‘Black Bloc’ battles globalization with antics

A group of out-of-town radicals performed ventriloquism with Yale President Richard Levin’s image on the streets of New Haven Saturday afternoon.

Their newest tool in the battle against global capitalism is a small television box that allows any Yalie or New Haven resident to sit comfortably while his own lips are superimposed upon the frozen, narrow-eyed images of Levin and U.S. President George W. Bush.

“The president will now be able to say those things he’s not putting in enough effort to say himself,” explained Bradley Pits, a graduate student in engineering at the Massachusetts Institute of Technology.

“Las Agencias” fiddled with their latest subversive gizmo as they waited for Yalies to pass by their parked minivan with a parodic “Blocbastard” emblem streaked over the back windows.

The traveling pranksters are part of the Black Bloc, an amorphous anti-globalization movement that staged violent protests at the World Trade Organization summit in Genoa, Italy, last summer.

Pits developed the “Levin-Cam” and the portable video display mounted on a shopping cart that will allow Yalies to witness acts of presidential ventriloquism.

“We had people having the president confess to being a black woman with a piercing or promising to make Yale a half artistic community, half agrarian society,” said an Israeli member of Las Agencias who wore a wetsuit to the taping and goes by the pseudonym Donny Smith.

Although they thought it appropriate to protest against Levin, the activists weren’t sure exactly why.

“[Levin's image] seemed to be something people had a lot of issues with,” Smith said. “[Levin] had a meeting with [the Yale Corporation] while we were here, and there didn’t seem to be a lot of transparency or accountability surrounding it.”

Smith further explained that he resented many of Yale’s policies, including “the corporatization of the radio station, the co-opting power and self-interest of the secret societies, and the fact that you need magnetic cards to get into anywhere.”

But though their ideas were products of a real savvy for both engineering and street entertainment, the videotapes upon which Las Agencias recorded were rented from Blockbuster on Chapel Street.

Las Agencias planned to record their messages over the previews at the beginning of Blockbuster tapes, as a prelude to actions against the former Italian Prime Minister Silvio Berlusconi, who owns the Italian arm of Blockbuster.

“If you’re being really passive, if you’re practicing nonviolence, then that’s not direct action,” Smith said, revealing a black face mask he keeps beneath the wetsuit at all times.

Once he pulled up the mask, only Smith’s moving lips were visible, creating a effect like on the video screen. Then Smith adjusted the mask, called a Black Block, over his face and neck until he could see.

The mask has become the trademark look of “anarchist tactic using anti-globalization technique,” Smith explained from under the cloth.

Members of the group said they have encountered violence from authorities during demonstrations.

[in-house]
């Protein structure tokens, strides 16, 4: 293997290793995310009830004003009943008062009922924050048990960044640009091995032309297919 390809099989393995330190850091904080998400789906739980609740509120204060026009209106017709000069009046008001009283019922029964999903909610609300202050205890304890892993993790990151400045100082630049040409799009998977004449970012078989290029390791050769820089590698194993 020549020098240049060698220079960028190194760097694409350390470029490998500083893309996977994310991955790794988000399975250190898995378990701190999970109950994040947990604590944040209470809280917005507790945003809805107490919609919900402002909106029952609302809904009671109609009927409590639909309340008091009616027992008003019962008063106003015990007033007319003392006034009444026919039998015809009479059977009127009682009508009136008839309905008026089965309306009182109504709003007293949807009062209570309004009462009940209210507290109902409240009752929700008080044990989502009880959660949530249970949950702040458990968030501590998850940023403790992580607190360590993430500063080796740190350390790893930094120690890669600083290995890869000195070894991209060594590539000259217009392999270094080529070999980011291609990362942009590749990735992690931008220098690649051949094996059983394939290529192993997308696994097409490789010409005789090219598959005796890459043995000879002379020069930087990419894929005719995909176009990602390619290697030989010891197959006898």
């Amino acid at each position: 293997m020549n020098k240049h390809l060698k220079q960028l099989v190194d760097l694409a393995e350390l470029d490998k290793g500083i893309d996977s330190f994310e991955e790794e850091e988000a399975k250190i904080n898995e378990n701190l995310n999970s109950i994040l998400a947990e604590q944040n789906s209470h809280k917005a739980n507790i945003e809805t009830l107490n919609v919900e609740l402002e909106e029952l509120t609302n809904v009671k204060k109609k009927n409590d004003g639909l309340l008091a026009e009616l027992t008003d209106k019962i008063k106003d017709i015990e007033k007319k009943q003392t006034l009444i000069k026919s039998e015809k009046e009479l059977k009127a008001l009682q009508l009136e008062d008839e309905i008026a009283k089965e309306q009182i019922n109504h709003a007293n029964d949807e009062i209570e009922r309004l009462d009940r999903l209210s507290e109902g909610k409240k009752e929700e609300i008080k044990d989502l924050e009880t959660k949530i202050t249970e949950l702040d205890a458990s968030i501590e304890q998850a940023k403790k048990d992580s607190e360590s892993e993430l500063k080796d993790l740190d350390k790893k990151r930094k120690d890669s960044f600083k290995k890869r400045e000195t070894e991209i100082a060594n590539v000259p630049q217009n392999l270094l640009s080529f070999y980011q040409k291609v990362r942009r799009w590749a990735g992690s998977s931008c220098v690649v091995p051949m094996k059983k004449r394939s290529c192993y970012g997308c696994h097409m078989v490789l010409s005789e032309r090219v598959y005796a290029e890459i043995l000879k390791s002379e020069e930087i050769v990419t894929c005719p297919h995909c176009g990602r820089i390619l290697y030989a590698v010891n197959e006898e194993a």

“The police were the violent ones in Genoa,” insisted Oriana, a young product designer from Argentina, who would not give her last name.

“The sprayed us with tear gas just for being there,” she said.

Las Agencias was invited to Yale by Natalie Jeremijenko, a lecturer in the department of Mechanical Engineering and a techno-artist.

Members of Las Agencias planned their visit to Yale so that it would coincide with last weekend’s World Economic Forum meeting in New York. There, they constructed a giant pair of underwear to fling at the building where meetings were being held, and chanted “W.E.F. is tighty-whitey!”

But Jeremijenko was not present at the voice-over taping near Beinecke Plaza on Saturday, and the show was left to Las Agencias and those Yale students who heard about the group’s visit through activist group e-mails or other channels.

“They’re sleeping on my floor, and they’re totally charming,” Penny Herscovitch ’03 said.

Bundled in a windbreaker and probing the founding members of Las Agencias in the Spanish she picked up during a one-term leave of absence in Mexico, Herscovitch felt she had an obligation to do more than play hostess during Las Agencias’ short stay in New Haven.

“Yale has a role in globalization because as students we are members of society, even though it feels like we’re not,” she said.

But that diagnosis may have been all too accurate: most Yalies seem to bypass the chance to put words in Levin’s mouth.

“I wish more people had shown up,” said Herscovitch.

Zach Schwartz-Weinstein ’04 said that after he was e-mailed about the event, he wanted to support “a pretty good way to inject a student voice into the power structure of this University.”

Schwartz-Weinstein attended the event and wore the pink “New Kids on the Black Block” pin that Las Agencias was handing out.

He had nothing negative to say about Levin, but still maintained that “the smaller problems in this university and in this town are linked by larger processes of global capitalism.”

Herscovitch said she mostly attended the event to “learn from Las Agencias’ front-line experience” in the anti-globalization movement.

But at the end of the Levin taping, it was still hard to know just what Las Agencias’ specific political and artistic aims were.

When asked what she most wanted in the world, Oriana’s answer was threefold: “to break down capitalism, that there be no more wars, and” — in a moment of globalized desire — “that immigrants to any country have the same rights as everybody else.”

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